(Fern and shade plant tunnel)
Our availability and range is always pretty good but does vary somewhat from month to month but these are a few that we periodically stock.
A rare and elegant fern with finely divided fronds. Commonly called the upside down fern due to the pinnules looking like the underside of a frond. It prefers slightly moist, humous rich soil and light shade, a mulch will help achieve the preferred soil conditions. Its delicate looking, arching fronds make a dramatic contrast when grown with other ferns. Reaches a height of approx 50cm, slowly spreading to form a nice clump. A superb and very hardy fern.
Arachnoides simplicor 'variegata'
The 'Eastern Holly Fern' is a seldom seen extremely attractive fern with dark green, tough, waxy-textured fronds arranged into airy slender fingers with pale central stipes running along the length of each leaflet. Requires a moist, humous rich well drained soil in full or partial shade. Generally evergreen but may lose foliage in cold winters. Pretty tough if excessive winter wet can be avoided but late to get going in spring. Height and spread of approx 50cm.
Asplenium x lucrosum (AGM-H1-2)
A superb cross between A.bulbiferum and A.dimorphum. Sometimes known as the 'Hen and chicken' fern, although this name should really apply to one of its parents, A.bulbiferum. This beautiful fern constantly produces new fronds which have a wonderful arching habit, sometimes weighed down with abundant 'plantlets' (chickens) which form on the fertile fronds. One for a warm, semi shady spot. Not hardy. May reach upto 0.7m high and wide.
Asplenium scolopendrium 'Angusifolia' (AGM-H6)
Asplenium scolopendrium Cristatum Group
Asplenium scolopendrium 'Furcatum'
Asplenium trichomanes (AGM-H6)
Athyrium filix-femina subsp. angustum f. rubellum 'Lady in Red'
Athyrium niponicum var. pictum (AGM-H5)
Athyrium niponicum var. pictum 'Red Beauty'
Athyrium niponicum var. pictum 'Silver Falls'
Athyrium niponicum var. pictum 'Ursula's Red'
Athyrium otophorum var. okanum
Blechnum brasiliense (AGM-H1a) - May not be available in 2019.
A tender yet most handsome fern with striking red new foliage which gradually changes to a glossy green as the frond matures. Will form a short trunk given several years. Will not tolerate any frost, coming from the warm and humid subtropical forests of South America, therefore makes a great greenhouse specimen if kept above freezing and on the dry side over winter. Suited to a outdoor spot in dappled shade during summer with plenty of water.
Blechnum novae-zelandiae - May not be available 2019
Although common in its native N.Zealand this impressive evergreen Blechnum is fairly scarce in the UK. The long, handsome fronds may reach upto 1.5m in length and show a lovely red colouring when emerging from the crown. Does best in a humus rich, moist soil in shade, although tolerates some sun if given adequate moisture. Although fairly tough it is best to give it a sheltered spot. In ideal conditions it can make an impressive clump upto 1m wide.
Blechnum penna-marina subsp. Alpinum
Blechnum spicant (AGM-H6)
'Rough Tree Fern' an architectural, trunk forming fern with larger specimens producing 2m long arching fronds from a central crown. Much quicker to form a trunk than other tree ferns. Suited to a warm spot in dappled shade. Although tolerant of several degrees of frost it is far better in a pot and given frost free protection over winter. During summer water the stem as well as the soil, but avoid watering the crown in winter. Can reach 4m after many years.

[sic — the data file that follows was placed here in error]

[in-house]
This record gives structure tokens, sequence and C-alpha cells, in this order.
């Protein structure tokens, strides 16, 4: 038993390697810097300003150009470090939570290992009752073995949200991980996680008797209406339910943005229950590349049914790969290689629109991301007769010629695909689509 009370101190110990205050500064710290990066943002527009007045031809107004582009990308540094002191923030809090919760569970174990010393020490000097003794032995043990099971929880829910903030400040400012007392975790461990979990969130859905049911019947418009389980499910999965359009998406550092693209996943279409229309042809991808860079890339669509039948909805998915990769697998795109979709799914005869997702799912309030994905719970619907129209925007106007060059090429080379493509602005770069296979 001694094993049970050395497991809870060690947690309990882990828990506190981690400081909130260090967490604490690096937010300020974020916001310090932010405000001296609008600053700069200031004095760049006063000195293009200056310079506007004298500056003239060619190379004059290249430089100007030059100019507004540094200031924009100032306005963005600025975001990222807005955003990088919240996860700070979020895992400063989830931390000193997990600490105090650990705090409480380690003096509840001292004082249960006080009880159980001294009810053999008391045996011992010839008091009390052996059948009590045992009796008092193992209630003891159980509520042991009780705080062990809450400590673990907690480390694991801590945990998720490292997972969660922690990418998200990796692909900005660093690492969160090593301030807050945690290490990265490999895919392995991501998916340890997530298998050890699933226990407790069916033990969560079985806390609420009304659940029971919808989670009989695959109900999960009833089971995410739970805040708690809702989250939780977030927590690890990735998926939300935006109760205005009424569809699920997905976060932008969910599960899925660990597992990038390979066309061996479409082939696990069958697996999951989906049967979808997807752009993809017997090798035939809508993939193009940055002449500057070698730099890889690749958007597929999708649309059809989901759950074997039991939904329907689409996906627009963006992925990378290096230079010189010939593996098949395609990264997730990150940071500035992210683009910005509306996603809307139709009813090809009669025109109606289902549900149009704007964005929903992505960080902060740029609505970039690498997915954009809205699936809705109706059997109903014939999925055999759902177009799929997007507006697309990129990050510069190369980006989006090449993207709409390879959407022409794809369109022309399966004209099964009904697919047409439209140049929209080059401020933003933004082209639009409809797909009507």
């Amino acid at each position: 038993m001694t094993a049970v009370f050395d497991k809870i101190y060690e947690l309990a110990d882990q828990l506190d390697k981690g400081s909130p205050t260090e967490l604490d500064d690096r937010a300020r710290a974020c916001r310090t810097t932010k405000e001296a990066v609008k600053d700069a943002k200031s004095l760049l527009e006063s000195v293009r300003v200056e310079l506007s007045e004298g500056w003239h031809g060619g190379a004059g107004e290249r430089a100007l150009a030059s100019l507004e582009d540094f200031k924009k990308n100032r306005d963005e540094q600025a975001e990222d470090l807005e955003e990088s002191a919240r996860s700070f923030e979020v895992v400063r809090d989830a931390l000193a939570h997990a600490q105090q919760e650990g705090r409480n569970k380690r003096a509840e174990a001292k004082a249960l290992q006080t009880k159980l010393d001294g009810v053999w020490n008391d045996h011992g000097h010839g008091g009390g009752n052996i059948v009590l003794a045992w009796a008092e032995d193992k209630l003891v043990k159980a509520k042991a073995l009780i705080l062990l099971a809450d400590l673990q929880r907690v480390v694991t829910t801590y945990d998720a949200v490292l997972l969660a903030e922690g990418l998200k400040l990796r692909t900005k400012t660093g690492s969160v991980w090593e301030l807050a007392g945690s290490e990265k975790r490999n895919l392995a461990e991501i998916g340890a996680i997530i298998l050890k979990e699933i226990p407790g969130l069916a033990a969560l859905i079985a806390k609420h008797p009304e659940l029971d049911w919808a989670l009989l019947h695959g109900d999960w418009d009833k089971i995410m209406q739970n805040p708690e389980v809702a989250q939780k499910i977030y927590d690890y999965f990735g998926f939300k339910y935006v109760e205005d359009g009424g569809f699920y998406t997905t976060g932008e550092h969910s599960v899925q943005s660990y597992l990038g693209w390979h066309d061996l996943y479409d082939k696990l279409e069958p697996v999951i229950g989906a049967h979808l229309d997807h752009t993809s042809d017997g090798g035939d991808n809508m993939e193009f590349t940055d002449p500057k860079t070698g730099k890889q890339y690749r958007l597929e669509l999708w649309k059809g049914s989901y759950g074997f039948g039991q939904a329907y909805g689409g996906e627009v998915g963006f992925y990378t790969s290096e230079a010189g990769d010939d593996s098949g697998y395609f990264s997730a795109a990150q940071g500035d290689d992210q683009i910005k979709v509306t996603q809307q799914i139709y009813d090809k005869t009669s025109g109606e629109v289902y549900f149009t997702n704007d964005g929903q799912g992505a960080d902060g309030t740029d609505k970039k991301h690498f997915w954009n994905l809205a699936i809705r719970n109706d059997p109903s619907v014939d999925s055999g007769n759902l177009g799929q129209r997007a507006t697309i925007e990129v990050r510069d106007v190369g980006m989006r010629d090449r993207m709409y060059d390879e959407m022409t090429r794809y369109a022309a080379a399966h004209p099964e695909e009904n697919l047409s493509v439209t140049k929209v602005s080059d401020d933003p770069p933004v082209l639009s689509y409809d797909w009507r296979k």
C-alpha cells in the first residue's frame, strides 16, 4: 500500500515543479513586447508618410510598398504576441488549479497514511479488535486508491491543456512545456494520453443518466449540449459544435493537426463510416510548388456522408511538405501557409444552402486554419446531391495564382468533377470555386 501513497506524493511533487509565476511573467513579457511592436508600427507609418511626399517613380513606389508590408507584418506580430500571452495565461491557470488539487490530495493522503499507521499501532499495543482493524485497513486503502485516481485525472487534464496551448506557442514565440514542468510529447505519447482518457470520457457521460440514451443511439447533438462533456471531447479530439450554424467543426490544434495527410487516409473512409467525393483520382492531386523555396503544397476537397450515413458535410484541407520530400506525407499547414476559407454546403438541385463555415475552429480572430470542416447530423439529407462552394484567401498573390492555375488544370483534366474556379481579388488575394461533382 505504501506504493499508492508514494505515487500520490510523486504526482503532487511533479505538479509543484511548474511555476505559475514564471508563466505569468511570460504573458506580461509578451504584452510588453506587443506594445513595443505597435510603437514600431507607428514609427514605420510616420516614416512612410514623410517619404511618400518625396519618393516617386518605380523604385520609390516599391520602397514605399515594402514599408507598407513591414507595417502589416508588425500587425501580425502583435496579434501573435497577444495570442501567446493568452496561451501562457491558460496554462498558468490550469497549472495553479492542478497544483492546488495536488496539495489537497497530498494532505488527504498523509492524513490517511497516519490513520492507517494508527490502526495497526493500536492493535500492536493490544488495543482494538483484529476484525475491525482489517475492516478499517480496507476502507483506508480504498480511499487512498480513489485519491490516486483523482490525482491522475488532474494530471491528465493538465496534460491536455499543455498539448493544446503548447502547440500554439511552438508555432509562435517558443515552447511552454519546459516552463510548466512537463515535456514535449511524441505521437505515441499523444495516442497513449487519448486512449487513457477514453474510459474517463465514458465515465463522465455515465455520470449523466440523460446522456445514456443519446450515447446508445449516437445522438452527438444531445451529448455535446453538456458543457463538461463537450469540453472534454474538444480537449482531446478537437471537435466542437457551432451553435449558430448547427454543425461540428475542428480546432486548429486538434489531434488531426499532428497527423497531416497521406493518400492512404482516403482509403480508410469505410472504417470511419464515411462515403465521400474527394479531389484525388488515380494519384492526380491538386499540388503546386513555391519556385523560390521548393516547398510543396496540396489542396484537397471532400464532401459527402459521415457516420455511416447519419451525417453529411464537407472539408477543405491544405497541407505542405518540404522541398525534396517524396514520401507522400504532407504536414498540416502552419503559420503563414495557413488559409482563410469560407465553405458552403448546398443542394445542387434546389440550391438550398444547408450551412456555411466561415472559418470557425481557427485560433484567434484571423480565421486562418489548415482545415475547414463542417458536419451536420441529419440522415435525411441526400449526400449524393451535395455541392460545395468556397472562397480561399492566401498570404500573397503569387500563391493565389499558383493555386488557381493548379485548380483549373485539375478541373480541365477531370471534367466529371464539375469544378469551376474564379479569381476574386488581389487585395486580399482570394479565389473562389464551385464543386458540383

Cyathea cooperi 'Brentwood'
A superb Australian tree fern capable of producing stunning fronds over 2m in length. This particular cultivar is quicker growing, generally larger with darker fronds. As with most tree ferns it is best grown in a pot and stored in a greenhouse over winter and will keep old fronds if frost protected. Suited to a shady spot out of the wind during summer and given ample moisture and a monthly feed. Can reach several metres in height but generally less in a pot.
Cyrtomium falcatum (AGM-H3)
Cyrtomium fortunei var. clivicola
Dicksonia antarctica (AGM-H3)
A beautiful and ancient tree fern. The magnificent fronds, produced annually, are lush green and on mature plants can be metres in length. The trunk itself is slow to gain height, just a few centimetres per year. It requires cool, moist, shady conditions and an adequate supply of water into the head of the crown.
Will tolerate a sunnier aspect given shelter and reliable moisture. Tough but not totally hardy as many suffered over the winter of 2010/11. Protect young plants in winter with straw or pot grow and keep under cover.
We have a limited supply of 1 and 2 ft trunks for the start of 2019 before new stock arrives later in the season.
Growing Dicksonia in the Garden - Winter Protection.
This is what we do;
3ft trunks and below;
1. Form a chicken wire tube 1ft longer than the trunk and 2 to 3 times wider than the trunk. The tube can easily be formed by fixing the edges of the wire together with cable ties.
2. Place tube over trunk and fill from ground level to the top with large leaf litter or straw. This will ensure a foot of cover over the head of the trunk. Firm down straw lightly but do not pack tight.
3. In mild weather expose the head of the trunk by pulling back the straw so as to provide good air circulation.
4. When frosts are forecast re-cover the head of the trunk with straw.
5. In very cold and wet weather such as 'Beast from the East' conditions I will put a trug or similar over the top.